Lawmakers from Pennsylvania and Ohio have introduced another rail safety bill in Congress that addresses rail car inspections and maintenance and calls for the Federal Railroad Administration to examine the causes of and mitigation strategies for wheel-related train derailments.
The bill, called the Railway Accountability Act, was introduced by Pennsylvania Sens. John Fetterman and Bob Casey and Ohio Sen. Sherrod Brown, all Democrats, and builds on another rail safety bill they introduced with other lawmakers in early March.
The March bill calls for establishing requirements for wayside defect detectors; compelling railroads to notify state emergency responders when trains carrying hazardous materials are passing through their states; increasing penalties for violating rail safety regulations; and mandating train crews of at least two or more workers.
This latest bill focuses on rail car inspection and maintenance, as well train operations at the switchyard. Included in the bill are the following provisions:
Compel the Federal Railroad Administration (FRA) to examine the causes of and mitigation strategies for wheel-related train derailments, with an eye toward creating regulation that would come from the findings. This would include examining why and when vertical split rim failures occur.
Prohibit trains from being moved during brake inspections.
Require that a mechanic inspects a locomotive or rail car.
Compel FRA to review regulations related to train operations in switchyards, while also directing railroads to update the plans on switchyard operations that they submit to FRA for the risk reduction program. According to a one-page summary for the bill, this would call attention to the management of in-train forces and the arrangement of the train consist.
Have FRA require the Class I railroads to make safety waivers public and easily available online.
Ensure that communication checks between the front and end of a train don’t fail, including the signals for emergency brakes.
Ensure that the Class I railroads are participating in the confidential close call reporting system by requiring their participation if the railroad had paid the maximum penalty for violating rail safety regulations in the last 15 years.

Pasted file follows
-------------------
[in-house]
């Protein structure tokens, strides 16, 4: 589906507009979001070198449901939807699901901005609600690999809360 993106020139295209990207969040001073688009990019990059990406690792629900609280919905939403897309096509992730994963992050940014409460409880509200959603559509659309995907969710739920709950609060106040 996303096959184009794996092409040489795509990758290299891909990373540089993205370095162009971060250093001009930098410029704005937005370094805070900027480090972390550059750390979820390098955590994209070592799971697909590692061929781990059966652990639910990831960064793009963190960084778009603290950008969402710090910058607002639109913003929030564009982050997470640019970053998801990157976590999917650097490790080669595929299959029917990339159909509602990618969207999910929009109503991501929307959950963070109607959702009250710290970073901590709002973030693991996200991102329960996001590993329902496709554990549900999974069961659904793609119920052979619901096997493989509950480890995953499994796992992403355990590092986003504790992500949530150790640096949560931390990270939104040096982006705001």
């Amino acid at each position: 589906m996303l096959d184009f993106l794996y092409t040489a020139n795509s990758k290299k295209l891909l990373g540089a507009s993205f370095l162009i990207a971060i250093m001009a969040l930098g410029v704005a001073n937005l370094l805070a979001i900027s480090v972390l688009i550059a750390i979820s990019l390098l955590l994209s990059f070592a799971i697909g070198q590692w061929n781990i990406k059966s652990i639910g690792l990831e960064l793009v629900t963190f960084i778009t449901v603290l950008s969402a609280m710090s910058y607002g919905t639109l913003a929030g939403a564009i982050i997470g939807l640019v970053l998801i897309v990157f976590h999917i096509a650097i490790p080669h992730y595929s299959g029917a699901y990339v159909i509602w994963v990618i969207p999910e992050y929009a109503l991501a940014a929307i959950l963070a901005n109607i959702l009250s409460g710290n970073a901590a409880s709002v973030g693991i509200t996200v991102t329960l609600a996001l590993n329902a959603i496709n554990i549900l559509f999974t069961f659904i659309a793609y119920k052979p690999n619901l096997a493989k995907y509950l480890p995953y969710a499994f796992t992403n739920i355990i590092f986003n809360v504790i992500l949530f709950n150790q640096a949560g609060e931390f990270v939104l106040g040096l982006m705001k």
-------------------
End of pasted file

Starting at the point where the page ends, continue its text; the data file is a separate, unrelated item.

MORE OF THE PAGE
Require that railroads provide warning equipment to railroad watchmen and lookouts.
The bill has garnered support from several unions, including the Transport Workers of America, the National Conference of Firemen & Oilers and the International Association of Sheet Metal, Air, Rail, and Transportation Workers-Mechanical Division.
“Too many communities in Pennsylvania and across the Nation have suffered from catastrophic train derailments. The Railway Accountability Act would implement additional common-sense safety measures to help prevent these disasters in the future,” Casey said in a Thursday news release. “Along with the Railway Safety Act, this bill will make freight rail safer and protect communities from preventable tragedies.”
This latest bill comes amid heightened congressional activity to address rail safety concerns following the Feb. 3 derailment of a Norfolk Southern train in East Palestine, Ohio.
In addition, another group of congressional lawmakers has introduced its own rail safety bill designed to build upon the recommendations of the National Transportation Safety Board as that agency looks into the causes of the Feb. 3 derailment.
NS President and CEO Alan Shaw took the hot seat twice last month and fielded senators’ inquiries about the February derailment at hearings in early March and late March.
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Click here for more FreightWaves articles by Joanna Marsh.
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